Future IPv6 Direction / S. Deering

What should happen next? Lots of this we could do? Or not.

What chairs had in mind was to hold an interim IPv6 meeting. Tentatively first week of February. Review state of IPv6 protocols and transition mechanisms. Identify new works, new approaches, etc.

Initial proposal to meet at LBNL in S.F. Bay area. First two day would be combined NGTRANS and IPng first two days. Third day would be coordination, 6REN, 6BONE, etc.

Polled room to see who could attend: Many would attend.

Another proposal to have meeting in Europe or Japan. Possible sponsors should talk to Chairs after meeting.

Editor Note: Subsequent to the meeting it has been announced that the Interim meeting will be held on February 2-4 in Grenoble France. Details sent to IPng and NGTRANS mailing lists.

Mobile IPv6 Status / D. Johnson

Completed w.g. last call and has been submitted to IESG. IETF last call should occur soon.

New Encoding for Operational Information

Unique Identifier Sub-Option

Home Agents List Sub-Option

Dynamic Home Agent Address Discovery Details

Comment: This and RR need to handle "R" bit behavior correctly.

Miscellaneous Changes

Question: Should we put the required part for every host in separate document. Would highlight this functions. Several comments that this is not necessary.

ACTION: Document Editor will produce web page that lists required IPv6 specifications.

Reserved IPv6 Subnet Anycast Addresses / D. Johnson, S. Deering

Previously submitted to IESG for PS. Waiting for IETF last call.

IPv6 TCP and anycast address / Jun-ichiro Itoh


Problem in TCP and anycast

Sender Receiver

S R, Anycast A

When this situation happens

Proposed Solution

Sender Receiver

S R, Anycast A

SYN \______________\
\ ICMP addr unreach

Comments: This should not be the behavior. TCP is not supposed to close connections on receipt of ICMP error messages. This error does not usually indicate "permeant" error. BSD is not a good model for this behavior.


Deering: Was hoping there would be a proposal to change TCP to allow connection initialization using any anycast address. Special option in TCP to allow this. Asked if author interested in creating a TCP option. Reply: Likes idea but think there are security problems to deal with this.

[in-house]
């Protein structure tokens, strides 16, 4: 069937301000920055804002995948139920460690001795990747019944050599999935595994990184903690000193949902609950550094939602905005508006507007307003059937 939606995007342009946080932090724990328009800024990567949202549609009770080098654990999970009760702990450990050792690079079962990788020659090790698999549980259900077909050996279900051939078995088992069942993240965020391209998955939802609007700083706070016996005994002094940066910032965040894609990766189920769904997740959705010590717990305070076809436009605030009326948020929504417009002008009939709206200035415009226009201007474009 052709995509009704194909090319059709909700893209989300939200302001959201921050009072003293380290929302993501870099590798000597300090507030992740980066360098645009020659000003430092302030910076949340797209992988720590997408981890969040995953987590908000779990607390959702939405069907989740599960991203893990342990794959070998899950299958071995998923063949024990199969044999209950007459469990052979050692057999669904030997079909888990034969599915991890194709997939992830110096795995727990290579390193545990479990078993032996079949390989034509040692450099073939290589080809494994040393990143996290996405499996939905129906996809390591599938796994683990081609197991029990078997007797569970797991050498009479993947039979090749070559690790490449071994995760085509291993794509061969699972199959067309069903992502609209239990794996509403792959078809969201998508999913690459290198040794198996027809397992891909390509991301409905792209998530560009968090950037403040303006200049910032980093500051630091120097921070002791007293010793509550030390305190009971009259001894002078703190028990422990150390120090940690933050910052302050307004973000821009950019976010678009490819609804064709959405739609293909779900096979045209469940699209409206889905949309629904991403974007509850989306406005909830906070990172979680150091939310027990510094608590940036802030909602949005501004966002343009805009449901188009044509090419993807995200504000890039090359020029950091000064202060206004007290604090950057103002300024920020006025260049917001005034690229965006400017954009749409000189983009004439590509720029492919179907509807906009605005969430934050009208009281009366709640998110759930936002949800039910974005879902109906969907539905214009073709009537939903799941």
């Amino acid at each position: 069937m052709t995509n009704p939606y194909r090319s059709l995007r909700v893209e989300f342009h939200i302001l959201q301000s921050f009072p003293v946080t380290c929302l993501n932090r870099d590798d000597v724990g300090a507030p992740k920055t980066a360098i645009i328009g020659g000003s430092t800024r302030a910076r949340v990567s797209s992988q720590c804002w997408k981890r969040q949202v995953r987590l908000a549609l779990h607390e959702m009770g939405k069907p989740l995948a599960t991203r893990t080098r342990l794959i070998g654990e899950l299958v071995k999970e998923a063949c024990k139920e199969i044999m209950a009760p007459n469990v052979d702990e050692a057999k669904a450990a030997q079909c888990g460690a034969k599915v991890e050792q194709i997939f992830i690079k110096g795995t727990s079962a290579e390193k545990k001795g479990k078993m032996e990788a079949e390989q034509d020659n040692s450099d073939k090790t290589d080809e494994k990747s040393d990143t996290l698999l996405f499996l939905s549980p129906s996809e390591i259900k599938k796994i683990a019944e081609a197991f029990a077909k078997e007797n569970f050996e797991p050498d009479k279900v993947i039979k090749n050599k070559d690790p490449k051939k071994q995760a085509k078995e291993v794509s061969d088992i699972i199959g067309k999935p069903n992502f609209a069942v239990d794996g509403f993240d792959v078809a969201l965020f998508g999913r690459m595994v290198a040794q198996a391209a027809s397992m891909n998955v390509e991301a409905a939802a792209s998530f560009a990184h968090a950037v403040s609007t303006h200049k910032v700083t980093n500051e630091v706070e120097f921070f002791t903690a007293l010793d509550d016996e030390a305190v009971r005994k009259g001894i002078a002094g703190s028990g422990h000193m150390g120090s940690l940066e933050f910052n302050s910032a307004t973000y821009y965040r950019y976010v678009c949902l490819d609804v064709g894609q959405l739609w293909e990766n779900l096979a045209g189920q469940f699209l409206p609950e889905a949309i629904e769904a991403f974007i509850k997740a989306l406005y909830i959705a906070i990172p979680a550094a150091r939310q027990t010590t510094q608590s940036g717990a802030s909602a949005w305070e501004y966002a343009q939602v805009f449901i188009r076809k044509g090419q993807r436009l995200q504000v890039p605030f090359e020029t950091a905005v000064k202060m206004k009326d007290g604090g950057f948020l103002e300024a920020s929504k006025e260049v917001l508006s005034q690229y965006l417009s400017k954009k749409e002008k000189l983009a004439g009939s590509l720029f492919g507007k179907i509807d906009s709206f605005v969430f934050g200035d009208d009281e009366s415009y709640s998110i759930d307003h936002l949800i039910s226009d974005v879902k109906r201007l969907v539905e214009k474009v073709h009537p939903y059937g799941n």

Problem w/ UDP is not a severe as with TCP. Some UDP applications already work w/ multicast. DNS is a problem.

Would like to experiment with this, then submit an internet draft for consideration by the w.g.

RPC and NFS over IPv6 / L. Wu

RPC is supposed to be transport independent. Why would it ever be an issue for RPC over IPv6?

RPC service lookup protocol Overview

+--------+ <program, ver, protocol> | |
| |------------------------->| |
| Client | | Server |
| |<-------------------------| |
+--------+ <port> | |
| |
Version 2:
protocol = 32-bit integer, Port = 32 bit integer
Version 3&4:
protocol = string, port = string

RPC IPv6 Service lookup Issues?



Editor's Note: in slide, they don't mean changing TCP protocol number, just local identifier inside of implementation for port mapper.


RPCBIND request: <program, version, netid>

tcp6 - for service running TCP over IPv6
udp6 - for service running UCP over IPv6

Enforcing IPv6 service port




clntudp_create(sockaddr_in *raddr,
rpcprog_t, prog,
rpcvers_t vers,
register int *sockp,
u_int sendsz,
u_int recvsz)



Tunnel Broker / A. Durand

Tunnel Broker / Server

<well known> Web page
+-----+ +-----+ +-----+
| | /| S | | B |\
| | / | | | | \
+-----+ Tunnel / +-----+ +-----+ \ IPv6 target
^ | Broker / +------+
| | +-----+ | |
| | +------>| B | IPv6 netowrk | |
| | / +------| |\ | |
| | / / +-----+ \4 +------+
1 | | 2 3/ / \ \ /
| | / /5 \ V /
| V / / \ +-----+ +-----+ /
+----+ / / \ | | | | /
| |/ / 6 | S | | S |/
| |=======================| | | |
+----+ +-----+ +-----+
Dual stack IPv4 host Tunnel server

The basic idea is to get the address of a tunnel broker from a web page (step 1 & 2), then running a tunnel broker protocol to the tunnel broker (steps 3 & 5) automatically obtain the address (similar to the way DHCP provides addresses) obtain a tunnel endpoint address of a tunnel server (step 6). The tunnel broker would communicate with the tunnel server as part of this process (step 4).

Discussion, many questions.

Plans on experimenting w/ this. Later might need to standardize a tunnel broker protocol.

Brian C: Does this replace 6over4 approach. Reply: No, it is complementary.

Meeting adjourned


None received.